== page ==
What do you think the ethics are of a white playwright putting racial slurs in plays for characters of that race to use? Is it problematic in nature, or is it understandable given the context of the actors and characters using the language?



(Yes, I know I'm absolutely overthinking this, and the knee jerk reaction is "Who Cares?". However, there's a global pandemic and I can't leave my house, so I have nothing to do but overthink plays I've read. I want to hear what other people think of this.)
"

There's a great deal of conversation (very controversial, too), at least in the downtown and Brooklyn community, about the idea of playwrights writing about a group of underrepresented communities that they do not align with. Or, if they opt to, to hire someone to assist or be apart of the process who is apart of said community. Generally speaking, I think the era of white playwrights using racial slurs in plays, even to keep them in authentic to whatever era or landscape it is covering, is over. I love Lillian Hellman, but I cringe anytime I see The Little Foxes that hasn't received permission from the estate to eliminate any usage of racial slurs, for example. It just feels unnecessary, regardless if it's historically on point. I look forward to the conversation continuing and am always happy to see playwrights listen and make changes.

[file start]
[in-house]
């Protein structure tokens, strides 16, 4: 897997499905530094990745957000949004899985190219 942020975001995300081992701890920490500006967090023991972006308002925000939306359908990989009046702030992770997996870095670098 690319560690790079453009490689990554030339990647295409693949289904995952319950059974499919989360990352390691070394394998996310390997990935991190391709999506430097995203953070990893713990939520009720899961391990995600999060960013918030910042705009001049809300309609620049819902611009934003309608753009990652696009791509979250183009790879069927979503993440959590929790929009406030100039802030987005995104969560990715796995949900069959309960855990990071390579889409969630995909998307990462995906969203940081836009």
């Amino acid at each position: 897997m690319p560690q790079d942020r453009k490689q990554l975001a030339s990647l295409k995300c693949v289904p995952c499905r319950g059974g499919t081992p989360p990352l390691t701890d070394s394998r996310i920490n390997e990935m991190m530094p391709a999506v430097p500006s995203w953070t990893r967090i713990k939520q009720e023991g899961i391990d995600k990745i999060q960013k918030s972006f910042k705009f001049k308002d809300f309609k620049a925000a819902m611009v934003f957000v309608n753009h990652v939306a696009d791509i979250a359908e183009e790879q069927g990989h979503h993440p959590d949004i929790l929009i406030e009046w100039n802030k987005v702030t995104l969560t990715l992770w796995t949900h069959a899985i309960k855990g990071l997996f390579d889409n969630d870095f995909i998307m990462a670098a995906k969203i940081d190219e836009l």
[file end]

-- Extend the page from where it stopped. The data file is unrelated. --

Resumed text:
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Not a play. A musical in 1927. A musical produced by Flo Ziegfeld. Curtain opens on a chorus of black men lugging cotton bales.

"Niggers all work on de Mississippi, Niggers all work while the white folks play" 

"Loadin' up boats wid de bales of cotton, Gittin' no rest till de Judgment Day"